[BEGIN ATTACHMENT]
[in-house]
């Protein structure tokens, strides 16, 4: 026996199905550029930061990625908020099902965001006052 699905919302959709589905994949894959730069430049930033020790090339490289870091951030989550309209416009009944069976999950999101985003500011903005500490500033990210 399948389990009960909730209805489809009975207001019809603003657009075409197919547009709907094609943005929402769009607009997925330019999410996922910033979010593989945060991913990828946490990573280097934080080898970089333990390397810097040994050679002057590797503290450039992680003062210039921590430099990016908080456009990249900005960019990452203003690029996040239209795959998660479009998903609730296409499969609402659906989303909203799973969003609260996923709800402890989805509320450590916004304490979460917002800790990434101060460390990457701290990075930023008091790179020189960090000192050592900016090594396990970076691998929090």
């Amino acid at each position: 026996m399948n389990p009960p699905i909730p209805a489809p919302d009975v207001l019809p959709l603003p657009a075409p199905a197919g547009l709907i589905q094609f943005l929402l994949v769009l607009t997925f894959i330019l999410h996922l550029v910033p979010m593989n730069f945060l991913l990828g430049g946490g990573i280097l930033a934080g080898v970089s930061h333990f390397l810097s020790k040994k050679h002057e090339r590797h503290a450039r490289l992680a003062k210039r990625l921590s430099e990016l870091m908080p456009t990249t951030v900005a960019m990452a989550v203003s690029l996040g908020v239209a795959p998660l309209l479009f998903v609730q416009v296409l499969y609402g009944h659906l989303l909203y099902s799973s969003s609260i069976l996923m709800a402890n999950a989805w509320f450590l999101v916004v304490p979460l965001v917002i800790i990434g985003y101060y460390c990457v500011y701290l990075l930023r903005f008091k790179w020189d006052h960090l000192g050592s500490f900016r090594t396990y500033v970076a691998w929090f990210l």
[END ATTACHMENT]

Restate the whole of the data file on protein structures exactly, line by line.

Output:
[in-house]
């Protein structure tokens, strides 16, 4: 026996199905550029930061990625908020099902965001006052 699905919302959709589905994949894959730069430049930033020790090339490289870091951030989550309209416009009944069976999950999101985003500011903005500490500033990210 399948389990009960909730209805489809009975207001019809603003657009075409197919547009709907094609943005929402769009607009997925330019999410996922910033979010593989945060991913990828946490990573280097934080080898970089333990390397810097040994050679002057590797503290450039992680003062210039921590430099990016908080456009990249900005960019990452203003690029996040239209795959998660479009998903609730296409499969609402659906989303909203799973969003609260996923709800402890989805509320450590916004304490979460917002800790990434101060460390990457701290990075930023008091790179020189960090000192050592900016090594396990970076691998929090």
């Amino acid at each position: 026996m399948n389990p009960p699905i909730p209805a489809p919302d009975v207001l019809p959709l603003p657009a075409p199905a197919g547009l709907i589905q094609f943005l929402l994949v769009l607009t997925f894959i330019l999410h996922l550029v910033p979010m593989n730069f945060l991913l990828g430049g946490g990573i280097l930033a934080g080898v970089s930061h333990f390397l810097s020790k040994k050679h002057e090339r590797h503290a450039r490289l992680a003062k210039r990625l921590s430099e990016l870091m908080p456009t990249t951030v900005a960019m990452a989550v203003s690029l996040g908020v239209a795959p998660l309209l479009f998903v609730q416009v296409l499969y609402g009944h659906l989303l909203y099902s799973s969003s609260i069976l996923m709800a402890n999950a989805w509320f450590l999101v916004v304490p979460l965001v917002i800790i990434g985003y101060y460390c990457v500011y701290l990075l930023r903005f008091k790179w020189d006052h960090l000192g050592s500490f900016r090594t396990y500033v970076a691998w929090f990210l």